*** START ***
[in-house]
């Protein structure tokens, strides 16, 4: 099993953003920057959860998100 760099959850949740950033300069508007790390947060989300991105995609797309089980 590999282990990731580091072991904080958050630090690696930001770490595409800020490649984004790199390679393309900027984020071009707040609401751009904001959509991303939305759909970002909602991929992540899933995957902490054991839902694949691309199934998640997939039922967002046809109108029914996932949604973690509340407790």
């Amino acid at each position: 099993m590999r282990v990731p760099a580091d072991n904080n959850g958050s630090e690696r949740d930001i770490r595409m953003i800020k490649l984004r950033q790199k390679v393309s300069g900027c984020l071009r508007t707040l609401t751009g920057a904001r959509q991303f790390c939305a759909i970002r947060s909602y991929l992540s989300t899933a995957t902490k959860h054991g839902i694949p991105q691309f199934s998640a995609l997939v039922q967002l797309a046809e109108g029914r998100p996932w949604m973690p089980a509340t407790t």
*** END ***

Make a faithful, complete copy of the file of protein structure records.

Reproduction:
[in-house]
């Protein structure tokens, strides 16, 4: 099993953003920057959860998100 760099959850949740950033300069508007790390947060989300991105995609797309089980 590999282990990731580091072991904080958050630090690696930001770490595409800020490649984004790199390679393309900027984020071009707040609401751009904001959509991303939305759909970002909602991929992540899933995957902490054991839902694949691309199934998640997939039922967002046809109108029914996932949604973690509340407790």
């Amino acid at each position: 099993m590999r282990v990731p760099a580091d072991n904080n959850g958050s630090e690696r949740d930001i770490r595409m953003i800020k490649l984004r950033q790199k390679v393309s300069g900027c984020l071009r508007t707040l609401t751009g920057a904001r959509q991303f790390c939305a759909i970002r947060s909602y991929l992540s989300t899933a995957t902490k959860h054991g839902i694949p991105q691309f199934s998640a995609l997939v039922q967002l797309a046809e109108g029914r998100p996932w949604m973690p089980a509340t407790t």